Inventing a new tomorrow

The world is changing. Regardless, we need to come up with new and more sustainable ways to live our lives and prioritize our resources.

Christian Estrup cover image Christian Estrup cover image
Christian Estrup profile image Christian Estrup

Acoustic days in the sign of the corona

Remarkable March days, one must say. Everything has changed and nothing has changed. The world is confusingly similar to itself, but everyday life is suddenly fundamentally different. It's timely to pull the plug—no question—and in many ways a healthy exercise.

Acoustic days in the sign of the corona

Mamma Mia! Imagine that the corona suddenly forces us to pull the plug and stay home with our children! Who knows . . . What may feel like a punishment to some may actually be a gift?

Let's seize the opportunity and practice just being.

Not that we all have to go back to a new stone age. The microprocessor is like invented. Where malicious viruses take days and weeks, images and language—narratives, and therefore realities—can be cross-pollinated and spread across the planet in a split second.

None of us strictly need all kinds of other stimuli when the only thing that counts is the time with our near and dear ones: brilliant to spend a number of weekdays scribbling around the neighborhood and practicing seeing things with the young children's open and naive eyes.

Few things can hit you straight in the heart and put your habits and choices into perspective, like obvious, unspoken questions from small children. It's not at all easy to explain why dad is always so damn busy and can't just sit down and be. (The economy!—yes, yes—but none of us need basically half of the things we spend a large portion of our waking hours at work to finance).

There's a reason style and status are almost impossible to explain to a two-year-old.

Strictly speaking, there is nothing in the way of borrowing, or buying something old and used. A car is a means of transport—not a lifestyle marker—and it really is much cooler to walk or cycle, feel your cheeks burn and sense the world immediately and without a filter. The swing under the chestnut tree always trumps the battery toy, which—as one of our friends so aptly says—is built to play with itself.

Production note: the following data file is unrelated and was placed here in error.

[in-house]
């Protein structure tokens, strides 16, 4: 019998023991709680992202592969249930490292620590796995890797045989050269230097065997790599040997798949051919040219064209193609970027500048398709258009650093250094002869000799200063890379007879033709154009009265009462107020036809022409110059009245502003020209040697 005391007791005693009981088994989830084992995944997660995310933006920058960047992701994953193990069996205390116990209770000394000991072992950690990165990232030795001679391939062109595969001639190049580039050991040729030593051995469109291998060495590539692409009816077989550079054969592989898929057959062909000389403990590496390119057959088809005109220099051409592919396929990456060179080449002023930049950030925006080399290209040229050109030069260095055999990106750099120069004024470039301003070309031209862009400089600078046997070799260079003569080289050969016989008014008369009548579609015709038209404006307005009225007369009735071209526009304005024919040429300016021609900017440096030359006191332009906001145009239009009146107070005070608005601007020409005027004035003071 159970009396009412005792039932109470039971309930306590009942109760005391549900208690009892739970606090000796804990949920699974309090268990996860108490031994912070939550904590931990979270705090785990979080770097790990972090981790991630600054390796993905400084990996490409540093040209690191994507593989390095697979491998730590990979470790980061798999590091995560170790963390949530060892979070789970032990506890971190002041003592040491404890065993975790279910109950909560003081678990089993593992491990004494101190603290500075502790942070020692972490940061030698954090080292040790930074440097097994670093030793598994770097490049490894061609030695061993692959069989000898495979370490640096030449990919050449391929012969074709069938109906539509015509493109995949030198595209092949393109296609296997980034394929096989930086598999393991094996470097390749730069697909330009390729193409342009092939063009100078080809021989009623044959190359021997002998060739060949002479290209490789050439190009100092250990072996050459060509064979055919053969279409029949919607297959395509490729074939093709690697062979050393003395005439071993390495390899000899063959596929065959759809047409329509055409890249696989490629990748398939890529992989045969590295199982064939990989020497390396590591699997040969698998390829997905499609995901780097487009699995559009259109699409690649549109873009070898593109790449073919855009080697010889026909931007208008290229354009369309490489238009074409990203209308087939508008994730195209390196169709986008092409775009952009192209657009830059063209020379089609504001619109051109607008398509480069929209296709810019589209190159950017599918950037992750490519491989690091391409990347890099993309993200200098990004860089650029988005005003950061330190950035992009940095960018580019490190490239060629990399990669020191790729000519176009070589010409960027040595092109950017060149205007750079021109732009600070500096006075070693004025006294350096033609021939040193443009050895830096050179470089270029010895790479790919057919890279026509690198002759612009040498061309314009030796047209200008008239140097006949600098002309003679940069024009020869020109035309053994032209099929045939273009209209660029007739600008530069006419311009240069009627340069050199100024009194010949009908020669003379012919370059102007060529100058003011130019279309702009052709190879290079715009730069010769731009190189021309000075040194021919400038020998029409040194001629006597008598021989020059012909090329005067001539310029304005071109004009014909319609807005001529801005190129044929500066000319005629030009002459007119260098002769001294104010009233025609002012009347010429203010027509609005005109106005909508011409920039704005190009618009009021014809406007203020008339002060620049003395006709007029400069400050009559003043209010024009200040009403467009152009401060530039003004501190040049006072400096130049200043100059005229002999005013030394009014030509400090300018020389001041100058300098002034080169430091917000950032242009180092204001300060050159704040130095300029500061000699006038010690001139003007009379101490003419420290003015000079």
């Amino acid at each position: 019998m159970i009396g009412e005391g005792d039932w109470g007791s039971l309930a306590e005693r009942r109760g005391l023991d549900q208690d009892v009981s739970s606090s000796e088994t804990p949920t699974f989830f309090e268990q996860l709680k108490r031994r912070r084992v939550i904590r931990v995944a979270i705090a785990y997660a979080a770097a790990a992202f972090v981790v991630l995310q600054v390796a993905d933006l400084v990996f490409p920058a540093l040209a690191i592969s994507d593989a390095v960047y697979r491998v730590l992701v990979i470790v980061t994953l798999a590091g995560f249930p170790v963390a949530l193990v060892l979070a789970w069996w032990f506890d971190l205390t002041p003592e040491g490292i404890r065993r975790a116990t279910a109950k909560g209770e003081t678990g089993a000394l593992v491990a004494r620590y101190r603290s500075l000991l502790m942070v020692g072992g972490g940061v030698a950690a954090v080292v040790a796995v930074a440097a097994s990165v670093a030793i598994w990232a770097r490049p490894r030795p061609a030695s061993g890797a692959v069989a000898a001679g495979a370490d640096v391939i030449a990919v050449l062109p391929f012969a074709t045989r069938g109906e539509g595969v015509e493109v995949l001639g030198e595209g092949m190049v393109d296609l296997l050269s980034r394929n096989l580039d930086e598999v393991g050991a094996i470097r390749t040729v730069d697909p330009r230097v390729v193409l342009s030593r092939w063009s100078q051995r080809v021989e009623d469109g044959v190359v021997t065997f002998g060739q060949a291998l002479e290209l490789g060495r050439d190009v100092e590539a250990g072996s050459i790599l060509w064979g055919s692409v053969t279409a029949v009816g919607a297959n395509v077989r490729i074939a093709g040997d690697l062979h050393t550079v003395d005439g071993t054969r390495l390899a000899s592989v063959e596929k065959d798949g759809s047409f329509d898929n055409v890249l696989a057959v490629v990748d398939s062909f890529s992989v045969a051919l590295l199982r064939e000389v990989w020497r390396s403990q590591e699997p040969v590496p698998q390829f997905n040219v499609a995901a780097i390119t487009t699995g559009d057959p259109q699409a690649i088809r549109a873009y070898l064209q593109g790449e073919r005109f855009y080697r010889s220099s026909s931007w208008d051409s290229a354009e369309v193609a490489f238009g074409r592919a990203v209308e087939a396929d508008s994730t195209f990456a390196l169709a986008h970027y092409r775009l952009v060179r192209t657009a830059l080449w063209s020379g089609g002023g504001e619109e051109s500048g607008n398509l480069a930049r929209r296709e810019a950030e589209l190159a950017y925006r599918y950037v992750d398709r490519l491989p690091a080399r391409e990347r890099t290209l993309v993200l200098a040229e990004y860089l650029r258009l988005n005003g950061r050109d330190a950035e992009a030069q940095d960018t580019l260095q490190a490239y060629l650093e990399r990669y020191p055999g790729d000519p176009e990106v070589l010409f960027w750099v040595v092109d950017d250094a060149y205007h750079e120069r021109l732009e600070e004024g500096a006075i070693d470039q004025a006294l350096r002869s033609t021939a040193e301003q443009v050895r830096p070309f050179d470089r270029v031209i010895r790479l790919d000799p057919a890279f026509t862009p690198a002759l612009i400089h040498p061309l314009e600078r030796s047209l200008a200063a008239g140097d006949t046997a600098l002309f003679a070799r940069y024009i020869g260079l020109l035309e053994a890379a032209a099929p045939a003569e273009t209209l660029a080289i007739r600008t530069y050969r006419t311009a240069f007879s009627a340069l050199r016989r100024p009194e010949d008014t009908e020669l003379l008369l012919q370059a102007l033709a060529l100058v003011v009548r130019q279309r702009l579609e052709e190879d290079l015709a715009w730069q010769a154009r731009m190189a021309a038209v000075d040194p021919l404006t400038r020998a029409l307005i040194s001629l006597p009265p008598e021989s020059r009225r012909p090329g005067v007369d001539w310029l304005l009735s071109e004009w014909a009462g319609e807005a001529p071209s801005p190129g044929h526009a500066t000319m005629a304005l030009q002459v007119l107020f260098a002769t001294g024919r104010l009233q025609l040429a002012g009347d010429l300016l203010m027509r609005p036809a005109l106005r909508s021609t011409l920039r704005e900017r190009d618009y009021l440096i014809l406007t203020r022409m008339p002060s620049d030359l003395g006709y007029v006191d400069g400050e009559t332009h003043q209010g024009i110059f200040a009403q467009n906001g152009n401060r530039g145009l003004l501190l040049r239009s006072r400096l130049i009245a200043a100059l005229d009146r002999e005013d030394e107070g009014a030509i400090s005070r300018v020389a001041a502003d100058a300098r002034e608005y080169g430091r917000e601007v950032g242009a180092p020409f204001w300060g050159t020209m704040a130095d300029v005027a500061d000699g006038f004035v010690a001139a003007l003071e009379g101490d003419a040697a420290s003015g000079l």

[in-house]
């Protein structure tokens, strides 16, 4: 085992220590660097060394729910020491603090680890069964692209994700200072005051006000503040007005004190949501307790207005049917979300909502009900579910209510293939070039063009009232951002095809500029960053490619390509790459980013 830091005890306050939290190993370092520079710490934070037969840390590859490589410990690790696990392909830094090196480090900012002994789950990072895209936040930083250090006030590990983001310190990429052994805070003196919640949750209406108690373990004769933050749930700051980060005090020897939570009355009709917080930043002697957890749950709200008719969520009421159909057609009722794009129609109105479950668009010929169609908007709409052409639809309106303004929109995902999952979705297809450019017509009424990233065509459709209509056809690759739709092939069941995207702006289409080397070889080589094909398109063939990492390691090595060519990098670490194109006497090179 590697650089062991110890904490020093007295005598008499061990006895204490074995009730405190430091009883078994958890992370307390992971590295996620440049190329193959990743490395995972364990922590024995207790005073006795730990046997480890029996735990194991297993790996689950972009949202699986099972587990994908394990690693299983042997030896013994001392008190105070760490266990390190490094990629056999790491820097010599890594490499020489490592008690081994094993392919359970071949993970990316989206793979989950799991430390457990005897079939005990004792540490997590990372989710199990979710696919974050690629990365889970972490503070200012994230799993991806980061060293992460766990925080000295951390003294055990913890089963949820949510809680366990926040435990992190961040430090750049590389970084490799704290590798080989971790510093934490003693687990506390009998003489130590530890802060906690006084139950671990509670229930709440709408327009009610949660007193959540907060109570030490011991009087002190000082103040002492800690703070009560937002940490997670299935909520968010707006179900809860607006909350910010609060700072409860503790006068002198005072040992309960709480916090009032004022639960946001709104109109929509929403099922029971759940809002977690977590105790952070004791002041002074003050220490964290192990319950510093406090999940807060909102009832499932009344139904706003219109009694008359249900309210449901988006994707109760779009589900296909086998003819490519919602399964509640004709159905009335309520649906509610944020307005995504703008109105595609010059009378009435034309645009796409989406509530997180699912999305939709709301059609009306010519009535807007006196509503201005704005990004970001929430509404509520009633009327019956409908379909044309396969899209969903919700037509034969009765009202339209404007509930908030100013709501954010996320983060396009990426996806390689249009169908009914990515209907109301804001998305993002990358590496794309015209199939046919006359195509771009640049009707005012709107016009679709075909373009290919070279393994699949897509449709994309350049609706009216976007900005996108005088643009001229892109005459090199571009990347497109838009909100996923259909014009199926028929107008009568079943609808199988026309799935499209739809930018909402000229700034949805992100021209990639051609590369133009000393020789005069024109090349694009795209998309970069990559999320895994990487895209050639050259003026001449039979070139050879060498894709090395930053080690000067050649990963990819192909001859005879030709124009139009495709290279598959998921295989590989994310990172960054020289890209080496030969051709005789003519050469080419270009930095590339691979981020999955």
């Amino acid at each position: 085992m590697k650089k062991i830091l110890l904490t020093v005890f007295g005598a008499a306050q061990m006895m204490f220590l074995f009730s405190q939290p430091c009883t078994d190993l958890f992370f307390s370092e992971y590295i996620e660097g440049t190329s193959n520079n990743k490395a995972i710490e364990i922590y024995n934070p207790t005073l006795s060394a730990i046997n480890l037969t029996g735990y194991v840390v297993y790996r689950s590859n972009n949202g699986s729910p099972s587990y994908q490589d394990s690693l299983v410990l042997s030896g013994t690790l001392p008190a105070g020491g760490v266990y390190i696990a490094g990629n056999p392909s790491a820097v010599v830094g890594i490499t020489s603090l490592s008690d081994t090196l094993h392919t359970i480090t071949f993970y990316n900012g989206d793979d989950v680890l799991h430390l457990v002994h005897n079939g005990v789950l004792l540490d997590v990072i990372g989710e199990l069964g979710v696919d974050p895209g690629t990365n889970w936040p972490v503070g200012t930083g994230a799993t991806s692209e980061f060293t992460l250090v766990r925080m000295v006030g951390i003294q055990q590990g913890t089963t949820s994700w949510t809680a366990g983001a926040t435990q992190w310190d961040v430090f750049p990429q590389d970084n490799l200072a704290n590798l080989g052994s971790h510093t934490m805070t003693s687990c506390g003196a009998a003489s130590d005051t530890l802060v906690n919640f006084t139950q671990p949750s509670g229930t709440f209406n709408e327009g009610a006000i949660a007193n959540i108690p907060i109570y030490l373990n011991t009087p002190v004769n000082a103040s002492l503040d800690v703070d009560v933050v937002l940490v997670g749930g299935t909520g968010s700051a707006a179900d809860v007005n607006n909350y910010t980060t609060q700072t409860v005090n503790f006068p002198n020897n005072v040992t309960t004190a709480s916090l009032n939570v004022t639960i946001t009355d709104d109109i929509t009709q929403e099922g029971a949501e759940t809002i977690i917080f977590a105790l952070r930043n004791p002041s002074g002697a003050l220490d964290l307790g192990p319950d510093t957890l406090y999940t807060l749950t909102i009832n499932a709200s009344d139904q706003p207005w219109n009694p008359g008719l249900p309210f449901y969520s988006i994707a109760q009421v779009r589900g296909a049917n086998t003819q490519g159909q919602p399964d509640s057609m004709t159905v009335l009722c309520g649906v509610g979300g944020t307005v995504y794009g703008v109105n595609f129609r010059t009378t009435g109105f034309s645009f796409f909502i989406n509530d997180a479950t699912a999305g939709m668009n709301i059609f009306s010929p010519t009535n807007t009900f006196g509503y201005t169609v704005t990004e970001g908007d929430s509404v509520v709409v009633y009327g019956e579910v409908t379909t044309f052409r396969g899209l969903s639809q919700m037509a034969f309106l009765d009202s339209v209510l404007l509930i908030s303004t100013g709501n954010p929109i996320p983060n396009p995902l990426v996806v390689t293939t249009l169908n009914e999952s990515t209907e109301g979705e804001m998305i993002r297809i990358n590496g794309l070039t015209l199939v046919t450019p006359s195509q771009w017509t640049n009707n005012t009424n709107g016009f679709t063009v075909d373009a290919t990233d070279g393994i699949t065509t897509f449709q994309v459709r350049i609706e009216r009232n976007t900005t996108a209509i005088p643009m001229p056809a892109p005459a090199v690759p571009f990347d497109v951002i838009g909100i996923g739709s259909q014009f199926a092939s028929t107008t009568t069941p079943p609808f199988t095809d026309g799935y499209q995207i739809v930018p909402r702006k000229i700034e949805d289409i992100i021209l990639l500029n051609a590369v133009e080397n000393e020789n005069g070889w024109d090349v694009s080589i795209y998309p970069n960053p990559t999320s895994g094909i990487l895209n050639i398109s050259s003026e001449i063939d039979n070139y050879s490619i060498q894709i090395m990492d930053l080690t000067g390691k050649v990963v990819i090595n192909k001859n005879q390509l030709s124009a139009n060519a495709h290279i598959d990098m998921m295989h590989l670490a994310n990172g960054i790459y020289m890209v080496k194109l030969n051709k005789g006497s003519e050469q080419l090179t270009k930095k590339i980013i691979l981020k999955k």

Of course we have to go out under the open sky and feel nature on our own bodies.

Of course, we must help ourselves to stop and stare in wonder, dig in the sand, splash in the puddles, pick up the stones, taste the plants, and name what we meet and experience along the way.

Of course, we should be able to leave the watch and mobile at home and stop allowing ourselves to be distracted from what really matters.

It is basically absurd that we most often move around in our physical reality with our senses and attention locked in a small glass block that can miraculously cancel both time and space. As if it were a punishment to be present where we actually are. The fact that it is close to impossible to keep your fingers off your mobile phone is not just a daily annoyance, but fucking scary. Highly gifted homo sapiens have really designed that crap to hit us where we are most vulnerable.

Not that we all have to go back to a new stone age. The microprocessor is like invented. Where malicious viruses take days and weeks, images and language—narratives, and therefore realities—can be cross-pollinated and spread across the planet in a split second.

But streamlining rhymes with stress and sick modernity, while both the world and our ancient genes scream for space and presence. If we use the corona as a necessary pause for thought and stop for a moment and see it all in a bigger perspective, we could perhaps (Thatcher notwithstanding) come up with an alternative to the hamster wheel and the drugged financial economy.

If you ask me, the goal must be a life and a culture where we are not everywhere else, but are present where we are. An existence that largely mimics the humble life our ancestors lived over thousands of years; hands-on.

Real wealth is having the ability and foresight to say no. We can learn from the people of nature, and get back in sync with the life that flows through us and the nature we are surrounded by. It does something good for a person to know his place in the world and to feel the raw forces of nature and the change of seasons on his own body.

It is of course no simple exercise to recreate something resembling a natural habitat for all seven billion sapiens on the planet. Stone Age diet, winter bathing and barefoot running do not do it alone, and are mostly symbolic actions—albeit with the potential to inspire others and be the last straw that starts the avalanche.

In that context, let's just take the corona as an obvious opportunity to change our habits and get the focus shifted from numbers and abstract mathematical models to our real, shared, physical world.

There is no need to pad ourselves with jet bridges and temperate air, so we have to check the phone to know what the weather is really like. No need to let us pace ourselves to the next gate with gadgets and rolling sidewalks, when what makes it all worth it is the adventure and unpredictability along the way.

Let's just treat ourselves to an acoustic day or three—have a corona break—and take the time to immerse ourselves a little in life in the meantime. In the end, there is no advantage in being the first to finish that life anyway.

Christian Estrup profile image Christian Estrup